The story tells about the initiative of three brothers who set down to build a castle. They worked all day, but the foundation walls fell down at night. They met a wise old man who seems to know the solution of the problem asking them if they were married. When the three brothers responded positively, the old man said:[9]

If you really want to finish the castle, you must swear never to tell your wives what I am going to tell you now. The wife who brings you your food tomorrow you must bury alive in the wall of the castle. Only then will the foundations stay put and last forever.

The three brothers swore on besa to not speak with their wives of that happened. However the two eldest brothers broke their promise and quietly told their wives everything, while the honest youngest brother kept his besa and said nothing. The mother of the three brothers knew nothing of their agreement, and while the next afternoon at lunch time, she asked her daughters-in-law to bring lunch to the workers, two of them refused with an excuse. The brothers waited anxiously to see which wife was carrying the basket of food. It was Rozafa, the wife of the youngest brother, who left her younger son at home. Embittered, the youngest brother explained to her what the deal was, that she was to be sacrificed and buried in the wall of the castle so that they could finish building it, and she didn't protest but, worried about her infant son, she accepted being immured and made a request:[9]

I have but one request to make. When you wall me in, leave a hole for my right eye, for my right hand, for my right foot and for my right breast. I have a small son. When he starts to cry, I will cheer him up with my right eye, I will comfort him with my right hand, I will put him to sleep with my right foot and wean him with my right breast. Let my breast turn to stone and the castle flourish. May my son become a great hero, ruler of the world.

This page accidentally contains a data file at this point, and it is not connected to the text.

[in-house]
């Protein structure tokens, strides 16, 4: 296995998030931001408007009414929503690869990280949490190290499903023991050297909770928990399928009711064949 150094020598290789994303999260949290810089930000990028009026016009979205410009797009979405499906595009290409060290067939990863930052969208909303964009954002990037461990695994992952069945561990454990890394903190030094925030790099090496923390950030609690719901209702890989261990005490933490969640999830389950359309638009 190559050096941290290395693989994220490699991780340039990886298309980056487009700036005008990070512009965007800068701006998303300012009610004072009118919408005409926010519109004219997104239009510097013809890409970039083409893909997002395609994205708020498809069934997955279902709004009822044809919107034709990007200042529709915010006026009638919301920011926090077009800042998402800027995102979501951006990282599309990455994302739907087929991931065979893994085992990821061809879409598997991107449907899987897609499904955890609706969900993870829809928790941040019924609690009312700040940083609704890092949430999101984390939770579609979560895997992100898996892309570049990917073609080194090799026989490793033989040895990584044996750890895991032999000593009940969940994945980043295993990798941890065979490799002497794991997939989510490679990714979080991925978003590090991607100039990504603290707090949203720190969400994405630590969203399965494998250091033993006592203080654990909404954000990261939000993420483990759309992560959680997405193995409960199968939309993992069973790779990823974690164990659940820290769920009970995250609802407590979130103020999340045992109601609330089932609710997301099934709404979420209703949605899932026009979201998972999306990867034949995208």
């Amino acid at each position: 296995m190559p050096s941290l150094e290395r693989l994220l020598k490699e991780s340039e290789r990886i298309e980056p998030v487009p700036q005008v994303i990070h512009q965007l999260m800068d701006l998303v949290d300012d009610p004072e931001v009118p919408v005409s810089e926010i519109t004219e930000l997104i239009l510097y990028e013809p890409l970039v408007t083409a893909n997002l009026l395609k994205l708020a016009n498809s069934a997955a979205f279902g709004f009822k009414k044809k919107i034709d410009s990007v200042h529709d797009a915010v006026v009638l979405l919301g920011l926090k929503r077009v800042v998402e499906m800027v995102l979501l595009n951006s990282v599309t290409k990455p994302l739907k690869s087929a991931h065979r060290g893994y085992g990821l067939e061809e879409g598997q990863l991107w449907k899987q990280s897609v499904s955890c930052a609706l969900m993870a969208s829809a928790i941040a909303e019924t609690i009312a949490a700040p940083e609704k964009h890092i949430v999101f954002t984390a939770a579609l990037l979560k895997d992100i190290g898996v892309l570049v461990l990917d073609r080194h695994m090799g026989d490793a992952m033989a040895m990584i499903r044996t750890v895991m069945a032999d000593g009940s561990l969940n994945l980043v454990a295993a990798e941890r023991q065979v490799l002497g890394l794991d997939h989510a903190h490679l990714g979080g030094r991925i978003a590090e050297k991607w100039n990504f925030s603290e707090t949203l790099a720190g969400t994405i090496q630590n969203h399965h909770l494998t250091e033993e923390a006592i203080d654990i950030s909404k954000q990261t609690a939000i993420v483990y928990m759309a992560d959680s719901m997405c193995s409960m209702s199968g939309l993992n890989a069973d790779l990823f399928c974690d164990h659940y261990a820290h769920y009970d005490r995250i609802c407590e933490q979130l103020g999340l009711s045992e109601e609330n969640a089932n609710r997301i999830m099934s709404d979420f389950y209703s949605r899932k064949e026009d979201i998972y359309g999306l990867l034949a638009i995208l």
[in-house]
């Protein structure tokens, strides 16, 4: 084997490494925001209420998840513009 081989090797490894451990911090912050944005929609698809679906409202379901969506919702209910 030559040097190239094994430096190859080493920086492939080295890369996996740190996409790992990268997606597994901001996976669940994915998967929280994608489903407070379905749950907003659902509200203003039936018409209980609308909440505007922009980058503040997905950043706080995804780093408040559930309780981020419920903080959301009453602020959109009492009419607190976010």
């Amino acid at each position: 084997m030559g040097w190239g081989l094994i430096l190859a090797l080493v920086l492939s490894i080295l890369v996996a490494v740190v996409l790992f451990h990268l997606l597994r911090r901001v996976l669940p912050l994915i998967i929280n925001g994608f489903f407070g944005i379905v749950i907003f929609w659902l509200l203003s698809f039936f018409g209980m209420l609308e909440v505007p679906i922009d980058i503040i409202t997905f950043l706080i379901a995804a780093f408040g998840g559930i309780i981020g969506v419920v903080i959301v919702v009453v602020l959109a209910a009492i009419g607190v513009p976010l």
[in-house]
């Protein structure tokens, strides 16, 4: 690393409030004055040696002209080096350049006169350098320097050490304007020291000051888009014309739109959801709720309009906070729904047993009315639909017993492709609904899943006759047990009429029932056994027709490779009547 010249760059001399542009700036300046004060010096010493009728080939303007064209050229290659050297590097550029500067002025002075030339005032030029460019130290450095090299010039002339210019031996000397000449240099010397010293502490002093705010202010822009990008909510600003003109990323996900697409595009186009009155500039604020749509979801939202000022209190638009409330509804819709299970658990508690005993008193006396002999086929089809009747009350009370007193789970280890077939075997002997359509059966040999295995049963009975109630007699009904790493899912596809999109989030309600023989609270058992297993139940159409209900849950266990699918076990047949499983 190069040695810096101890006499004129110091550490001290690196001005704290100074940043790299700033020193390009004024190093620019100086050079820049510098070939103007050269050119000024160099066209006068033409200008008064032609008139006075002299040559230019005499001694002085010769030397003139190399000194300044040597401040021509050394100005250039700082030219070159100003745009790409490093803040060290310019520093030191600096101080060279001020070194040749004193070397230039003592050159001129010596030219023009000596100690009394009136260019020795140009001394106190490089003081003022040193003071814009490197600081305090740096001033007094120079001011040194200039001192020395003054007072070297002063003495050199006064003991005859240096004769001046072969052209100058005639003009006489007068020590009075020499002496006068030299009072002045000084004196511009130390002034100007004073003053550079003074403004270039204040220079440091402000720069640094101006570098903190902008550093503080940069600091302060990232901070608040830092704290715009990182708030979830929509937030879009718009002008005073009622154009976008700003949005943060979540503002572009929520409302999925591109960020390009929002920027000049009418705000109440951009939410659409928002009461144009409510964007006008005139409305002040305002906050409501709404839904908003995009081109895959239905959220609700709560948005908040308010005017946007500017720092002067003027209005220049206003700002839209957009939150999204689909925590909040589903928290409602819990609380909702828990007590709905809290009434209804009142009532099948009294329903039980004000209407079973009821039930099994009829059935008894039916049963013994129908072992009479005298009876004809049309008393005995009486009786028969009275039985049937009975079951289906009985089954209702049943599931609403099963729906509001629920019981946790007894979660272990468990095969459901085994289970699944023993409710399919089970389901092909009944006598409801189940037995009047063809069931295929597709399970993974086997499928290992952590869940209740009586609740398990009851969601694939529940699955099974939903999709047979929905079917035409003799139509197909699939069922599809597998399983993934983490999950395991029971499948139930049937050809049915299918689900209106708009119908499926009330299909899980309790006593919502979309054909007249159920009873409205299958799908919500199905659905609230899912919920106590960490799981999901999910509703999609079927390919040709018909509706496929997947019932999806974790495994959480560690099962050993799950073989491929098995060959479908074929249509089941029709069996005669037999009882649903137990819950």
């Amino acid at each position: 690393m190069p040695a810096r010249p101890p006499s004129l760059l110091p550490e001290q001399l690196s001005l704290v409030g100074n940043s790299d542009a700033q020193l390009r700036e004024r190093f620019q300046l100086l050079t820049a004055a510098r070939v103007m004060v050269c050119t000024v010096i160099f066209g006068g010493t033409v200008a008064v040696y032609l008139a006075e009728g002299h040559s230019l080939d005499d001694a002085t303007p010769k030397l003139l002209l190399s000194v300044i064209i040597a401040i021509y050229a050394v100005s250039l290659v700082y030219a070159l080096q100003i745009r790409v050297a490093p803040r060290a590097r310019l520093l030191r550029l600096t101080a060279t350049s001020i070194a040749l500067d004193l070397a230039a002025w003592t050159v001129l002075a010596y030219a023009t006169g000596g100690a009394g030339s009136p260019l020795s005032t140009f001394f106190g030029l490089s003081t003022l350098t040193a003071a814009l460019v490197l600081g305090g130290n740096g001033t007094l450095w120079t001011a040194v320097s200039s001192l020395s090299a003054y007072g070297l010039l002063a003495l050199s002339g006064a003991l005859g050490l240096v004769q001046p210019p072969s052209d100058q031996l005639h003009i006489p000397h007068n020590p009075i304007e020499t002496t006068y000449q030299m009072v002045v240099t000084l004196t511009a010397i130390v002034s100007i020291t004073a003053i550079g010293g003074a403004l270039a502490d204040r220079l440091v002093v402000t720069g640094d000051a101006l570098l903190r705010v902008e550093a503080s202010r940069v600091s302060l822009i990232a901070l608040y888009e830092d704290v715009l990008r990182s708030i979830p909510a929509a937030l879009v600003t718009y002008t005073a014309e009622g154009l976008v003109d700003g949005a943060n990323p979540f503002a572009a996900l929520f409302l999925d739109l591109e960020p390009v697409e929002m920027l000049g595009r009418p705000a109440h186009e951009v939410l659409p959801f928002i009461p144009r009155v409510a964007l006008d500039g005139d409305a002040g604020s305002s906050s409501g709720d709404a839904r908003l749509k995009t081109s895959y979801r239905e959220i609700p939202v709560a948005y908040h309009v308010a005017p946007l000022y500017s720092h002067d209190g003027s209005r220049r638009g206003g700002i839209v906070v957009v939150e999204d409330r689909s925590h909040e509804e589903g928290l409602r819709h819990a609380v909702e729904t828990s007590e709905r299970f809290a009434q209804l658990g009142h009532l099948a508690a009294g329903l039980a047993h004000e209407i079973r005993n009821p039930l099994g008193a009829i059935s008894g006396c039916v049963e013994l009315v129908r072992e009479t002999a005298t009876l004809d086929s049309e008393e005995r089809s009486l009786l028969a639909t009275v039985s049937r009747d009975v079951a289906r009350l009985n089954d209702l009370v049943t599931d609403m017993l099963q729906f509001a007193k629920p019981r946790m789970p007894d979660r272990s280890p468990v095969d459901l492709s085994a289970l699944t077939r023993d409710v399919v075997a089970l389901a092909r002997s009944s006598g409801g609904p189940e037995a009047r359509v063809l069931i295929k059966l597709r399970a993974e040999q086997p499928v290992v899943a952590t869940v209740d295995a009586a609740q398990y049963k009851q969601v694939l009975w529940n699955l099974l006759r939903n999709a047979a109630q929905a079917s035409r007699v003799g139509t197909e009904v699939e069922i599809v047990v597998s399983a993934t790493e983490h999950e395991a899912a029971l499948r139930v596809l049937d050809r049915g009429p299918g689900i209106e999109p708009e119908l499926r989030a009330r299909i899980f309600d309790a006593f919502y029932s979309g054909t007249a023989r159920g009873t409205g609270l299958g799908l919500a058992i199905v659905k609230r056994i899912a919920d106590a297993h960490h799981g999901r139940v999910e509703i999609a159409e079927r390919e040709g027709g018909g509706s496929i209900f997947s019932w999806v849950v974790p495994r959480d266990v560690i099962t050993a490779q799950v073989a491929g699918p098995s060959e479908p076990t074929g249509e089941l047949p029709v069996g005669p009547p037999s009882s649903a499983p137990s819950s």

A well known version of the legend is the Serbian epic poem called The Building of Skadar (Зидање Скадра, Zidanje Skadra) published by Vuk Karadžić, after he recorded a folk song sung by a Herzegovinian storyteller named Old Rashko.[11][12][13] The version of the song in the Serbian language is the oldest collected version of the legend, and the first one which earned literary fame.[14] The three brothers in the legend were represented by members of the nobel Mrnjavčević family, Vukašin, Uglješa and Gojko.[15] Furthermore, Dundes states that the name Gojko is invented.[16] In 1824, Karadžić sent a copy of his folksong collection to Jacob Grimm, who was particularly enthralled by the poem. Grimm translated it into German, and described it as "one of the most touching poems of all nations and all times".[17] Johann Wolfgang von Goethe published the German translation, but did not share Grimm's opinion because he found the poem's spirit "superstitiously barbaric".[17][12] Alan Dundes, a famous folklorist, noted that Grimm's opinion prevailed and that the ballad continued to be admired by generations of folksingers and ballad scholars.[17]


Total Visitors
Period Visitors
2016 38,631[18]
2017 About 50,000[18]


See also[edit]


  1. ^ Evans 2006, p. 83.
  2. ^ Berranger 2007.
  3. ^ Wilkes 1995, p. 174.
  4. ^ Wilkes 1995, p. 72.
  5. ^ Von Hahn 1854, pp. 94–96.
  6. ^ Kiel 1990, p. 230.
  7. ^ Dundes 1996, pp. 65, 68.
  8. ^ Cornis-Pope & Neubauer 2004, p. 269.
  9. ^ a b c Elsie 1994, p. 32.
  10. ^ Fischer 2002, p. 6.
  11. ^ Dundes 1996, pp. 3, 146.
  12. ^ a b Cornis-Pope & Neubauer 2004, p. 273.
  13. ^ Skëndi 2007, p. 75.
  14. ^ Dundes 1996, p. 146.
  15. ^ Dundes 1996, p. 150.
  16. ^ Dundes 1996, p. 11.
  17. ^ a b c Dundes 1996, p. 3.
  18. ^ a b "DRKK Shkodër". Retrieved 2018-06-12.